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Plastic input into the Arctic Ocean

Marine plastic debris and microplastics (< 5 mm) make up around 75 per cent of the litter in the world’s oceans. They are damaging marine and coastal ecosystems throughout the world, with adverse impacts on societies and economies. Land-based activities produce most of the plastic in the oceans. Once in the ocean, current can transport plastic far away from its source. Some of this plastic ends up in Arctic waters. However, in the Arctic, fisheries are a bigger source of plastic than debris from the land. Source: U.S. Global Change Research Program; Arctic Great Rivers Observatory, Woods Hole Research Center; Center for International Earth Science Information Network (CIESIN), 2017; A. Cózar et al., The Arctic Ocean as a dead end for floating plastics in the North Atlantic branch of the Thermohaline Circulation, American Association for the Advancement of Science, 2017; Laurent Lebreton, The Ocean Cleanup; J. F. Provencher, Quantifying ingested debris in marine megafauna: a review and recommendations for standardization, Analytical Methods, Royal Society of Chemistry, 2017; Convention on Biological Diversity.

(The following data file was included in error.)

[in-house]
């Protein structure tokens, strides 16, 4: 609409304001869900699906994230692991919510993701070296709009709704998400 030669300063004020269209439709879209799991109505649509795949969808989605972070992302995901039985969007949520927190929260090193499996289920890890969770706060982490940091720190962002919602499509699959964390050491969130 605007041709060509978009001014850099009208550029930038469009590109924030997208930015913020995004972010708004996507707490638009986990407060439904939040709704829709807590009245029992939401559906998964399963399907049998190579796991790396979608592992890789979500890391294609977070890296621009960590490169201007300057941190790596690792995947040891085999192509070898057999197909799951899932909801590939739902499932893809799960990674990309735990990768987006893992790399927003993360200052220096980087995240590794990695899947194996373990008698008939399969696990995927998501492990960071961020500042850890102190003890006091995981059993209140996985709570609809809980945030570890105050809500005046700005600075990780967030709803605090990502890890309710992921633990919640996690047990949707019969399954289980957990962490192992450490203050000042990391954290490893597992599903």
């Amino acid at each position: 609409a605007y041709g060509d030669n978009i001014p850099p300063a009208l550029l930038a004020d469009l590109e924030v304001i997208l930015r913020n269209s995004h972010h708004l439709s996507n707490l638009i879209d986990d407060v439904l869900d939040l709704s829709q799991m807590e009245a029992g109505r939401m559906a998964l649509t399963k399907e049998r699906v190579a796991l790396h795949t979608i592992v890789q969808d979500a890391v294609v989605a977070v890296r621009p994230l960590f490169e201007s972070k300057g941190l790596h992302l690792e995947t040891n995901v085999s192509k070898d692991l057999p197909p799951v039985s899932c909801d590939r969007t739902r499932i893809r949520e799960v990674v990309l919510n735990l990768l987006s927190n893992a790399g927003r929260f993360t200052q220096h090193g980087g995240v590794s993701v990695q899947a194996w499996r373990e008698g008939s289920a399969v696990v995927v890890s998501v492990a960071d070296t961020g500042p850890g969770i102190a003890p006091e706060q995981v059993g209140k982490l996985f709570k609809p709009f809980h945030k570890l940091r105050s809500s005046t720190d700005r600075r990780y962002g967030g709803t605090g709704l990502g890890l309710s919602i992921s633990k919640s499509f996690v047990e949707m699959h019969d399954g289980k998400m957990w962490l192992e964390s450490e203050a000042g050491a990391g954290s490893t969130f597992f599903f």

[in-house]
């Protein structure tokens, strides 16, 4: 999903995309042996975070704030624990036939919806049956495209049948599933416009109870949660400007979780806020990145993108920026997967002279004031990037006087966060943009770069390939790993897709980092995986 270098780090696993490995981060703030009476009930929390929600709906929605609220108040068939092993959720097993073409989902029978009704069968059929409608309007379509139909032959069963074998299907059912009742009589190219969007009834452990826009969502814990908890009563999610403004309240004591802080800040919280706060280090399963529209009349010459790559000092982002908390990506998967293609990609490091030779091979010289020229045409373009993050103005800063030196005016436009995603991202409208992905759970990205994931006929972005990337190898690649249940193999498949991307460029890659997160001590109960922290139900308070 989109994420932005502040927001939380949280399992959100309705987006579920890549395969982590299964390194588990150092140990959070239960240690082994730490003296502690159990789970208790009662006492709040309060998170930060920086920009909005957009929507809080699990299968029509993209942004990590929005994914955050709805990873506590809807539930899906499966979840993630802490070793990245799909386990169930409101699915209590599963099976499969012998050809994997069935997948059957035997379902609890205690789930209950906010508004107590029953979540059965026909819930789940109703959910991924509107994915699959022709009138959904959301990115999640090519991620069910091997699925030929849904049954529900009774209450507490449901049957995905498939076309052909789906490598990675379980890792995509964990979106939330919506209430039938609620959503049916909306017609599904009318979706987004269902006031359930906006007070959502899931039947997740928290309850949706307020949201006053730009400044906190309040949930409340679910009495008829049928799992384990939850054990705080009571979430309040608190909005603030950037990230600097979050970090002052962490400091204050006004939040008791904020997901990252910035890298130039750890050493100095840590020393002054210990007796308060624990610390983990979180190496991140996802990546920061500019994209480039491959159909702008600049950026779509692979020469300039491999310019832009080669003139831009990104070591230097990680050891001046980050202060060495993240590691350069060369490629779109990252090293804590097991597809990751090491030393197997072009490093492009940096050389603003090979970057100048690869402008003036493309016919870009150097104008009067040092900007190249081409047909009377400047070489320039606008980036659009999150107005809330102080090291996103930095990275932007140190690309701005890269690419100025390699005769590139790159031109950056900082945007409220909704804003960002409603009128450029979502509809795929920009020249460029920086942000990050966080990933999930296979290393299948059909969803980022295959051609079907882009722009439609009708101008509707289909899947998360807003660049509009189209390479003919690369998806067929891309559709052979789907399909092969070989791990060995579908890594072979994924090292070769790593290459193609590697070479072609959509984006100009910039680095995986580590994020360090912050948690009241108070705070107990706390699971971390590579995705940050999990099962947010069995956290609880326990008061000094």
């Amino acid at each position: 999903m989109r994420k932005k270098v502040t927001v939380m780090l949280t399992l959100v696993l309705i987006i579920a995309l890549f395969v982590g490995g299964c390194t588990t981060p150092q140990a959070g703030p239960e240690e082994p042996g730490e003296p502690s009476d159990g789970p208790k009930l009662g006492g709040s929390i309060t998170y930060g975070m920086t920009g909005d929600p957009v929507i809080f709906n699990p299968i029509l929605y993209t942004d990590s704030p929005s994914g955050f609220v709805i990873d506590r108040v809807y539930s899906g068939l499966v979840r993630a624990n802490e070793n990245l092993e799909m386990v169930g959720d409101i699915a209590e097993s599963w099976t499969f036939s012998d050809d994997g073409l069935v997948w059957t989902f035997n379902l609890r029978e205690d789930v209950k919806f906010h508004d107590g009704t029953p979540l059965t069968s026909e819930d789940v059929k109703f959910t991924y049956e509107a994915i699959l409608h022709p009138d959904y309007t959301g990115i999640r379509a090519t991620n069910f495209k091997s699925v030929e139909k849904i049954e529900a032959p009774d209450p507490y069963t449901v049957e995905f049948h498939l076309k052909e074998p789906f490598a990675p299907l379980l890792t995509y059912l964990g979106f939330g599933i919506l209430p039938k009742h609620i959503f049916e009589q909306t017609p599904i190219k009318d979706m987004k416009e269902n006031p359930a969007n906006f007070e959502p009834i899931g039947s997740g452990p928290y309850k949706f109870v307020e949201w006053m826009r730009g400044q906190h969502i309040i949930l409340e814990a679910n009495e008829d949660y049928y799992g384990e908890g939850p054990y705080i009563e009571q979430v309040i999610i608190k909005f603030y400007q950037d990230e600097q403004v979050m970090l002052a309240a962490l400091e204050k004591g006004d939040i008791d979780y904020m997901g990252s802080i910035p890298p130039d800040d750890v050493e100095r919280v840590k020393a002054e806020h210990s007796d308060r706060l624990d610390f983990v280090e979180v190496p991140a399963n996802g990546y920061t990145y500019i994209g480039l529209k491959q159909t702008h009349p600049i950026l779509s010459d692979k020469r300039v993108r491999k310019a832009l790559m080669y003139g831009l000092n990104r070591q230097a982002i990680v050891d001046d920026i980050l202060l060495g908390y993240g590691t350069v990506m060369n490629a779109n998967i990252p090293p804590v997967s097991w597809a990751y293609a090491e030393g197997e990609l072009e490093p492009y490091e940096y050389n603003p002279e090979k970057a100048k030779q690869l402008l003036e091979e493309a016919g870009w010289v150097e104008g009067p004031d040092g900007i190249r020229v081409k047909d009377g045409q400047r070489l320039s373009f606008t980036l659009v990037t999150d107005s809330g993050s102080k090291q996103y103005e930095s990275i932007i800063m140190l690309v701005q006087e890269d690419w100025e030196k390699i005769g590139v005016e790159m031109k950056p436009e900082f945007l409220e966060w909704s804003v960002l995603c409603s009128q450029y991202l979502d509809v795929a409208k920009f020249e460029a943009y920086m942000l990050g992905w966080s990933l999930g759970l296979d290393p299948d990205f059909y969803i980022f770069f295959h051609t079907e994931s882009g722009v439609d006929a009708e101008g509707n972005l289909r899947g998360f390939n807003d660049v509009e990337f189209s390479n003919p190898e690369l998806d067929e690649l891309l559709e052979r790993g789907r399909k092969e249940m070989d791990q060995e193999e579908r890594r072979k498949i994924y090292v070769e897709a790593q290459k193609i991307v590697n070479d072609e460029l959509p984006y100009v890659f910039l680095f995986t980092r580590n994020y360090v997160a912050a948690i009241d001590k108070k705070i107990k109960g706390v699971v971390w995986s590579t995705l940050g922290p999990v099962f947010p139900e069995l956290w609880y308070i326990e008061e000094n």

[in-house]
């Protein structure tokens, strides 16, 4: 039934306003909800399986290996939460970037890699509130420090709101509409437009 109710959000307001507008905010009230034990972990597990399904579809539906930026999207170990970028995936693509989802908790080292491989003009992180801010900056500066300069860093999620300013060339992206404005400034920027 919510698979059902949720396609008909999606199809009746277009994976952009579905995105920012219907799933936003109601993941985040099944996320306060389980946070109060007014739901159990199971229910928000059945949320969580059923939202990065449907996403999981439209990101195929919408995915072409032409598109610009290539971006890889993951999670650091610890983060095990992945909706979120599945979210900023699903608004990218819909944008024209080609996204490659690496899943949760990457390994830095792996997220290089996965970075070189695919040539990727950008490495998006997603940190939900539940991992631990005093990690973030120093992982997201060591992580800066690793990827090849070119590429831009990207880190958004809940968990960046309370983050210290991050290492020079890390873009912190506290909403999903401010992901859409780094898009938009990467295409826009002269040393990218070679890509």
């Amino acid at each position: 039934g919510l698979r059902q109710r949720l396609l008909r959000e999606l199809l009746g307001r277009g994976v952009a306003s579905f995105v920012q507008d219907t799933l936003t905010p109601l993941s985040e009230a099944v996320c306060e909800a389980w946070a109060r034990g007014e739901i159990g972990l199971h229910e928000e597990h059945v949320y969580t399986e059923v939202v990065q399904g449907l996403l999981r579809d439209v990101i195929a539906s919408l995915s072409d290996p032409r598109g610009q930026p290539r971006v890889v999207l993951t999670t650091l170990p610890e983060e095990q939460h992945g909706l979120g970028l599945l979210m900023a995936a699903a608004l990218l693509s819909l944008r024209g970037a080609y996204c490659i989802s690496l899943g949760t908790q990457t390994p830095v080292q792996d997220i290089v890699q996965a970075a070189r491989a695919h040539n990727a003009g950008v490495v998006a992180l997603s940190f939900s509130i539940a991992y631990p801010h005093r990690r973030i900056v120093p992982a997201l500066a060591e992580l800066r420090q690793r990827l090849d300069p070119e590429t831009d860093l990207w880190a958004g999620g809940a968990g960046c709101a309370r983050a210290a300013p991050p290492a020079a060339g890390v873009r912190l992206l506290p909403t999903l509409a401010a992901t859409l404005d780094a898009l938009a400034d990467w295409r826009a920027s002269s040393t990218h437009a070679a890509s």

Year: 2019

From collection: Global linkages – a graphic look at the changing Arctic (rev.1)

Cartographer: Philippe Rekacewicz, Riccardo Pravettoni, and Nieves Lopez Izquierdo

Tags: Arctic climate change vital graphics

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